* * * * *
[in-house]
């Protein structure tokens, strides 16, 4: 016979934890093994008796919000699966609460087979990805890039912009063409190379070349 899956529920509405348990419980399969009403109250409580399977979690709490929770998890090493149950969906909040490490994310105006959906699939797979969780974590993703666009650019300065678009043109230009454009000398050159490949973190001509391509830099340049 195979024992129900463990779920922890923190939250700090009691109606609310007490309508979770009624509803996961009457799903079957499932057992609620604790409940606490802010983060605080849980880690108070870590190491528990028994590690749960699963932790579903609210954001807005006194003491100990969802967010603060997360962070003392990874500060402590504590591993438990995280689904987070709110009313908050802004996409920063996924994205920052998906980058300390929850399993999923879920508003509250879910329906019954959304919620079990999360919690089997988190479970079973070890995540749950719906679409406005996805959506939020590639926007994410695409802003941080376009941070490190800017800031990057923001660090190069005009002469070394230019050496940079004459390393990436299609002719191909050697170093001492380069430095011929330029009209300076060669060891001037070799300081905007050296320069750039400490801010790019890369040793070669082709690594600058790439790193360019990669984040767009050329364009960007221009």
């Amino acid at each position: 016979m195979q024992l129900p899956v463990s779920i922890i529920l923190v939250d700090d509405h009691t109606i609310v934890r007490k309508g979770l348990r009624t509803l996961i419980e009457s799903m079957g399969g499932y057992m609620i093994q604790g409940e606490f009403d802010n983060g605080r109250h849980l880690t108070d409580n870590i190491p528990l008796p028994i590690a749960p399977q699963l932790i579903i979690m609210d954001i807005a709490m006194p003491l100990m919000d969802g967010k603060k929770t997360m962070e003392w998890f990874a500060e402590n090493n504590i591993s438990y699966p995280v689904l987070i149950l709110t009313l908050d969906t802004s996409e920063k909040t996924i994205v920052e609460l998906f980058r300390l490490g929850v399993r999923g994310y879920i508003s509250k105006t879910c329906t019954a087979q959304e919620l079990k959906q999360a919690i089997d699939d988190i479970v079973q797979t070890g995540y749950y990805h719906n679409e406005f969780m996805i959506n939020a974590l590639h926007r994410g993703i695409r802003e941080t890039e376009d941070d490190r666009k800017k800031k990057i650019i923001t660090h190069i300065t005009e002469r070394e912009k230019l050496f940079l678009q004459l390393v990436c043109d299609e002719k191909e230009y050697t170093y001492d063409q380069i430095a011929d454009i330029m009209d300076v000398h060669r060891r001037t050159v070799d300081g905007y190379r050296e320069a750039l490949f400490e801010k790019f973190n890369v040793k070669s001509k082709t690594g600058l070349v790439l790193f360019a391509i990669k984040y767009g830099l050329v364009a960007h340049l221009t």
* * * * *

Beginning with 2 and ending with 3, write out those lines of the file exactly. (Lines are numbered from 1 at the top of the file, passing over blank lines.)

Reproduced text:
């Protein structure tokens, strides 16, 4: 016979934890093994008796919000699966609460087979990805890039912009063409190379070349 899956529920509405348990419980399969009403109250409580399977979690709490929770998890090493149950969906909040490490994310105006959906699939797979969780974590993703666009650019300065678009043109230009454009000398050159490949973190001509391509830099340049 195979024992129900463990779920922890923190939250700090009691109606609310007490309508979770009624509803996961009457799903079957499932057992609620604790409940606490802010983060605080849980880690108070870590190491528990028994590690749960699963932790579903609210954001807005006194003491100990969802967010603060997360962070003392990874500060402590504590591993438990995280689904987070709110009313908050802004996409920063996924994205920052998906980058300390929850399993999923879920508003509250879910329906019954959304919620079990999360919690089997988190479970079973070890995540749950719906679409406005996805959506939020590639926007994410695409802003941080376009941070490190800017800031990057923001660090190069005009002469070394230019050496940079004459390393990436299609002719191909050697170093001492380069430095011929330029009209300076060669060891001037070799300081905007050296320069750039400490801010790019890369040793070669082709690594600058790439790193360019990669984040767009050329364009960007221009």
């Amino acid at each position: 016979m195979q024992l129900p899956v463990s779920i922890i529920l923190v939250d700090d509405h009691t109606i609310v934890r007490k309508g979770l348990r009624t509803l996961i419980e009457s799903m079957g399969g499932y057992m609620i093994q604790g409940e606490f009403d802010n983060g605080r109250h849980l880690t108070d409580n870590i190491p528990l008796p028994i590690a749960p399977q699963l932790i579903i979690m609210d954001i807005a709490m006194p003491l100990m919000d969802g967010k603060k929770t997360m962070e003392w998890f990874a500060e402590n090493n504590i591993s438990y699966p995280v689904l987070i149950l709110t009313l908050d969906t802004s996409e920063k909040t996924i994205v920052e609460l998906f980058r300390l490490g929850v399993r999923g994310y879920i508003s509250k105006t879910c329906t019954a087979q959304e919620l079990k959906q999360a919690i089997d699939d988190i479970v079973q797979t070890g995540y749950y990805h719906n679409e406005f969780m996805i959506n939020a974590l590639h926007r994410g993703i695409r802003e941080t890039e376009d941070d490190r666009k800017k800031k990057i650019i923001t660090h190069i300065t005009e002469r070394e912009k230019l050496f940079l678009q004459l390393v990436c043109d299609e002719k191909e230009y050697t170093y001492d063409q380069i430095a011929d454009i330029m009209d300076v000398h060669r060891r001037t050159v070799d300081g905007y190379r050296e320069a750039l490949f400490e801010k790019f973190n890369v040793k070669s001509k082709t690594g600058l070349v790439l790193f360019a391509i990669k984040y767009g830099l050329v364009a960007h340049l221009t």